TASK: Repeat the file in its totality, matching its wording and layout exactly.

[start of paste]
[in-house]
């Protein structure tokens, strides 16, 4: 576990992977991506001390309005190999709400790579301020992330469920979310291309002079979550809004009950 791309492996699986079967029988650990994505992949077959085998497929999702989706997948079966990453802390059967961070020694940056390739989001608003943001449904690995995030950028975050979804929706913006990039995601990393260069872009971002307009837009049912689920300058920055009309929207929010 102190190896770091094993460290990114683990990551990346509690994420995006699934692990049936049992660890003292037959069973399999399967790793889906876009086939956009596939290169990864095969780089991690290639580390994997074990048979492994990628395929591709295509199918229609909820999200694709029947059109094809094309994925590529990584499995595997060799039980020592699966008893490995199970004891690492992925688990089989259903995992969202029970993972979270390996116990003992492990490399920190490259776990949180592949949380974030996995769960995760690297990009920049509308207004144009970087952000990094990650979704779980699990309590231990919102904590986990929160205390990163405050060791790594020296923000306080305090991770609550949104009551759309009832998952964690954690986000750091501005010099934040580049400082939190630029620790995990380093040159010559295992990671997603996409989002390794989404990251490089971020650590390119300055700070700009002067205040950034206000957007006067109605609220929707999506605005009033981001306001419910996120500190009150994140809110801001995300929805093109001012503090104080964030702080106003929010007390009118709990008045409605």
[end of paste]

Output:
[in-house]
């Protein structure tokens, strides 16, 4: 576990992977991506001390309005190999709400790579301020992330469920979310291309002079979550809004009950 791309492996699986079967029988650990994505992949077959085998497929999702989706997948079966990453802390059967961070020694940056390739989001608003943001449904690995995030950028975050979804929706913006990039995601990393260069872009971002307009837009049912689920300058920055009309929207929010 102190190896770091094993460290990114683990990551990346509690994420995006699934692990049936049992660890003292037959069973399999399967790793889906876009086939956009596939290169990864095969780089991690290639580390994997074990048979492994990628395929591709295509199918229609909820999200694709029947059109094809094309994925590529990584499995595997060799039980020592699966008893490995199970004891690492992925688990089989259903995992969202029970993972979270390996116990003992492990490399920190490259776990949180592949949380974030996995769960995760690297990009920049509308207004144009970087952000990094990650979704779980699990309590231990919102904590986990929160205390990163405050060791790594020296923000306080305090991770609550949104009551759309009832998952964690954690986000750091501005010099934040580049400082939190630029620790995990380093040159010559295992990671997603996409989002390794989404990251490089971020650590390119300055700070700009002067205040950034206000957007006067109605609220929707999506605005009033981001306001419910996120500190009150994140809110801001995300929805093109001012503090104080964030702080106003929010007390009118709990008045409605």